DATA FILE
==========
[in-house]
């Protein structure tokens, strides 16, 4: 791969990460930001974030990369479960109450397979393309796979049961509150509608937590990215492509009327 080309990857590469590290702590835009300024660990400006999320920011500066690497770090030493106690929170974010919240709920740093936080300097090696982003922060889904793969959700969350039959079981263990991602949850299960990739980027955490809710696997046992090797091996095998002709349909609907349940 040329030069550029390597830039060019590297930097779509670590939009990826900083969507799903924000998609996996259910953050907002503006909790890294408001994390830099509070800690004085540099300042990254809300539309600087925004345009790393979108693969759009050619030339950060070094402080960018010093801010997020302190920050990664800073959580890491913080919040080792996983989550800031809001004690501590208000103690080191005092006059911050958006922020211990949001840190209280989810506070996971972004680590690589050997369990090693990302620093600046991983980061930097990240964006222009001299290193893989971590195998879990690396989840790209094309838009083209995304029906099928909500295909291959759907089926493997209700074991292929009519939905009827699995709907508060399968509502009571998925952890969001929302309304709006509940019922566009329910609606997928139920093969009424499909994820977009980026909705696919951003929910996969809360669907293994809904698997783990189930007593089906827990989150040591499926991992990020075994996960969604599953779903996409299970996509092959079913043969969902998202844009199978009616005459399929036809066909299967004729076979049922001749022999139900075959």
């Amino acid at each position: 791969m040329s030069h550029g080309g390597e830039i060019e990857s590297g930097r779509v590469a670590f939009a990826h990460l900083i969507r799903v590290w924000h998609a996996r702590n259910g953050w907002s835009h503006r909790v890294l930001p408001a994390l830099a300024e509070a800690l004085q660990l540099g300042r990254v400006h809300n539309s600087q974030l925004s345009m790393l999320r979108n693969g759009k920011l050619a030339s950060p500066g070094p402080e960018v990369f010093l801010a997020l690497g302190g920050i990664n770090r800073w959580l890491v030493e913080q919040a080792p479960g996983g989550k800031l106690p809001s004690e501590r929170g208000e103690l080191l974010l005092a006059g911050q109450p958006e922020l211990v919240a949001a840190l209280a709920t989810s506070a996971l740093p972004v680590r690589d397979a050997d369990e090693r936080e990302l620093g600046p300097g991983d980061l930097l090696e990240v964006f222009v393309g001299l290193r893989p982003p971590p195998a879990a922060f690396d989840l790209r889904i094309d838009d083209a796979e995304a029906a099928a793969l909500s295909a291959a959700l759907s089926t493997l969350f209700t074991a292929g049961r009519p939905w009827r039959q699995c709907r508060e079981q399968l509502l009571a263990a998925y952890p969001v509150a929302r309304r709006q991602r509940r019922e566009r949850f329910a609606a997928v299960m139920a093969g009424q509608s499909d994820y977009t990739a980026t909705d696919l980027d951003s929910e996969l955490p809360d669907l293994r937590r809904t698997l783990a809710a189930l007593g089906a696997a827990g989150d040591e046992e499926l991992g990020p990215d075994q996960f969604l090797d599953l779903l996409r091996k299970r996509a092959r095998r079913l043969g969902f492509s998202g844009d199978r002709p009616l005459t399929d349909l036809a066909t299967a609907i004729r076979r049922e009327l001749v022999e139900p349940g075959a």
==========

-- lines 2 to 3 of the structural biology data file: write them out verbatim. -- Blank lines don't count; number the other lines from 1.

């Protein structure tokens, strides 16, 4: 791969990460930001974030990369479960109450397979393309796979049961509150509608937590990215492509009327 080309990857590469590290702590835009300024660990400006999320920011500066690497770090030493106690929170974010919240709920740093936080300097090696982003922060889904793969959700969350039959079981263990991602949850299960990739980027955490809710696997046992090797091996095998002709349909609907349940 040329030069550029390597830039060019590297930097779509670590939009990826900083969507799903924000998609996996259910953050907002503006909790890294408001994390830099509070800690004085540099300042990254809300539309600087925004345009790393979108693969759009050619030339950060070094402080960018010093801010997020302190920050990664800073959580890491913080919040080792996983989550800031809001004690501590208000103690080191005092006059911050958006922020211990949001840190209280989810506070996971972004680590690589050997369990090693990302620093600046991983980061930097990240964006222009001299290193893989971590195998879990690396989840790209094309838009083209995304029906099928909500295909291959759907089926493997209700074991292929009519939905009827699995709907508060399968509502009571998925952890969001929302309304709006509940019922566009329910609606997928139920093969009424499909994820977009980026909705696919951003929910996969809360669907293994809904698997783990189930007593089906827990989150040591499926991992990020075994996960969604599953779903996409299970996509092959079913043969969902998202844009199978009616005459399929036809066909299967004729076979049922001749022999139900075959």
């Amino acid at each position: 791969m040329s030069h550029g080309g390597e830039i060019e990857s590297g930097r779509v590469a670590f939009a990826h990460l900083i969507r799903v590290w924000h998609a996996r702590n259910g953050w907002s835009h503006r909790v890294l930001p408001a994390l830099a300024e509070a800690l004085q660990l540099g300042r990254v400006h809300n539309s600087q974030l925004s345009m790393l999320r979108n693969g759009k920011l050619a030339s950060p500066g070094p402080e960018v990369f010093l801010a997020l690497g302190g920050i990664n770090r800073w959580l890491v030493e913080q919040a080792p479960g996983g989550k800031l106690p809001s004690e501590r929170g208000e103690l080191l974010l005092a006059g911050q109450p958006e922020l211990v919240a949001a840190l209280a709920t989810s506070a996971l740093p972004v680590r690589d397979a050997d369990e090693r936080e990302l620093g600046p300097g991983d980061l930097l090696e990240v964006f222009v393309g001299l290193r893989p982003p971590p195998a879990a922060f690396d989840l790209r889904i094309d838009d083209a796979e995304a029906a099928a793969l909500s295909a291959a959700l759907s089926t493997l969350f209700t074991a292929g049961r009519p939905w009827r039959q699995c709907r508060e079981q399968l509502l009571a263990a998925y952890p969001v509150a929302r309304r709006q991602r509940r019922e566009r949850f329910a609606a997928v299960m139920a093969g009424q509608s499909d994820y977009t990739a980026t909705d696919l980027d951003s929910e996969l955490p809360d669907l293994r937590r809904t698997l783990a809710a189930l007593g089906a696997a827990g989150d040591e046992e499926l991992g990020p990215d075994q996960f969604l090797d599953l779903l996409r091996k299970r996509a092959r095998r079913l043969g969902f492509s998202g844009d199978r002709p009616l005459t399929d349909l036809a066909t299967a609907i004729r076979r049922e009327l001749v022999e139900p349940g075959a």